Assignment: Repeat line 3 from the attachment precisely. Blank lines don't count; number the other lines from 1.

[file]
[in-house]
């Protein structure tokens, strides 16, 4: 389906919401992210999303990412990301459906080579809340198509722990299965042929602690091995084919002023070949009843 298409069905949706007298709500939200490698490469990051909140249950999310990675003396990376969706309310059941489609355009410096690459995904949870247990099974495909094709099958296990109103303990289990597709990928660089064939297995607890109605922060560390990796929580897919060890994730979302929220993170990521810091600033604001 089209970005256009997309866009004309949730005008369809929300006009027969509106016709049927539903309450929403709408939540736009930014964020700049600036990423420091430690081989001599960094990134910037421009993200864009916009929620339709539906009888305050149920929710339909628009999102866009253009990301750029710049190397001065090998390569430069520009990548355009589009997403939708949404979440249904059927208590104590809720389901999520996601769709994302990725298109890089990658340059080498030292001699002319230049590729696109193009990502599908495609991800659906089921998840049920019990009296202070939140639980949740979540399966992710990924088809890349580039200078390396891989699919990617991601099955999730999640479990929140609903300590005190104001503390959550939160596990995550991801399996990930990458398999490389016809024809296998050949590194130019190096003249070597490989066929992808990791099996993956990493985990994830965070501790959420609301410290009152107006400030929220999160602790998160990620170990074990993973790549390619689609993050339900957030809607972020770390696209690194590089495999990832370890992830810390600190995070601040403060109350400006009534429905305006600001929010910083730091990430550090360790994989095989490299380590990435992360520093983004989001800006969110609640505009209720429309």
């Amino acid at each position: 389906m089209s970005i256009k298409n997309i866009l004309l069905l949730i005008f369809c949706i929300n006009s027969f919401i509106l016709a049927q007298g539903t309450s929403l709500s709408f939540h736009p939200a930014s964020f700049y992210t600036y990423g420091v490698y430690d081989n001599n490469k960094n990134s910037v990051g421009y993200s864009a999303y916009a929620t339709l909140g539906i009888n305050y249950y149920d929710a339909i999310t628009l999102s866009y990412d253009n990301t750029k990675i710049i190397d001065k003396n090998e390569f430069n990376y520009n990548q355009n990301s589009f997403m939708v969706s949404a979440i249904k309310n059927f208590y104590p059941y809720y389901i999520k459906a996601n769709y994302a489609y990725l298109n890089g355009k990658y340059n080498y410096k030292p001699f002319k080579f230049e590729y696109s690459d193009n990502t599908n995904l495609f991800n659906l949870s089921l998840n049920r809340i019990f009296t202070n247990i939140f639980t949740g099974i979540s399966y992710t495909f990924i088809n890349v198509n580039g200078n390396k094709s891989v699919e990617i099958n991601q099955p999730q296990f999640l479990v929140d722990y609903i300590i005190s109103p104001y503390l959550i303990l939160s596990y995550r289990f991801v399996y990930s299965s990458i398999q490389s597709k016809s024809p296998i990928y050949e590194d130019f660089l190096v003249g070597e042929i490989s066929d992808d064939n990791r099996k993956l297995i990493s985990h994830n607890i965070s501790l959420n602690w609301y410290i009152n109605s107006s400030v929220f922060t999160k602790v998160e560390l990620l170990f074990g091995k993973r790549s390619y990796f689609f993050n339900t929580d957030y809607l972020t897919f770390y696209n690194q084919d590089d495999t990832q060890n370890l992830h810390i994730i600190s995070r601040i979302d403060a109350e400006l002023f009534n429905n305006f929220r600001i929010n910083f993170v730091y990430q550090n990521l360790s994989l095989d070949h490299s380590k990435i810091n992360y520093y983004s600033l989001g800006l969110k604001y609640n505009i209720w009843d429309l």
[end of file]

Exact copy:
């Amino acid at each position: 389906m089209s970005i256009k298409n997309i866009l004309l069905l949730i005008f369809c949706i929300n006009s027969f919401i509106l016709a049927q007298g539903t309450s929403l709500s709408f939540h736009p939200a930014s964020f700049y992210t600036y990423g420091v490698y430690d081989n001599n490469k960094n990134s910037v990051g421009y993200s864009a999303y916009a929620t339709l909140g539906i009888n305050y249950y149920d929710a339909i999310t628009l999102s866009y990412d253009n990301t750029k990675i710049i190397d001065k003396n090998e390569f430069n990376y520009n990548q355009n990301s589009f997403m939708v969706s949404a979440i249904k309310n059927f208590y104590p059941y809720y389901i999520k459906a996601n769709y994302a489609y990725l298109n890089g355009k990658y340059n080498y410096k030292p001699f002319k080579f230049e590729y696109s690459d193009n990502t599908n995904l495609f991800n659906l949870s089921l998840n049920r809340i019990f009296t202070n247990i939140f639980t949740g099974i979540s399966y992710t495909f990924i088809n890349v198509n580039g200078n390396k094709s891989v699919e990617i099958n991601q099955p999730q296990f999640l479990v929140d722990y609903i300590i005190s109103p104001y503390l959550i303990l939160s596990y995550r289990f991801v399996y990930s299965s990458i398999q490389s597709k016809s024809p296998i990928y050949e590194d130019f660089l190096v003249g070597e042929i490989s066929d992808d064939n990791r099996k993956l297995i990493s985990h994830n607890i965070s501790l959420n602690w609301y410290i009152n109605s107006s400030v929220f922060t999160k602790v998160e560390l990620l170990f074990g091995k993973r790549s390619y990796f689609f993050n339900t929580d957030y809607l972020t897919f770390y696209n690194q084919d590089d495999t990832q060890n370890l992830h810390i994730i600190s995070r601040i979302d403060a109350e400006l002023f009534n429905n305006f929220r600001i929010n910083f993170v730091y990430q550090n990521l360790s994989l095989d070949h490299s380590k990435i810091n992360y520093y983004s600033l989001g800006l969110k604001y609640n505009i209720w009843d429309l």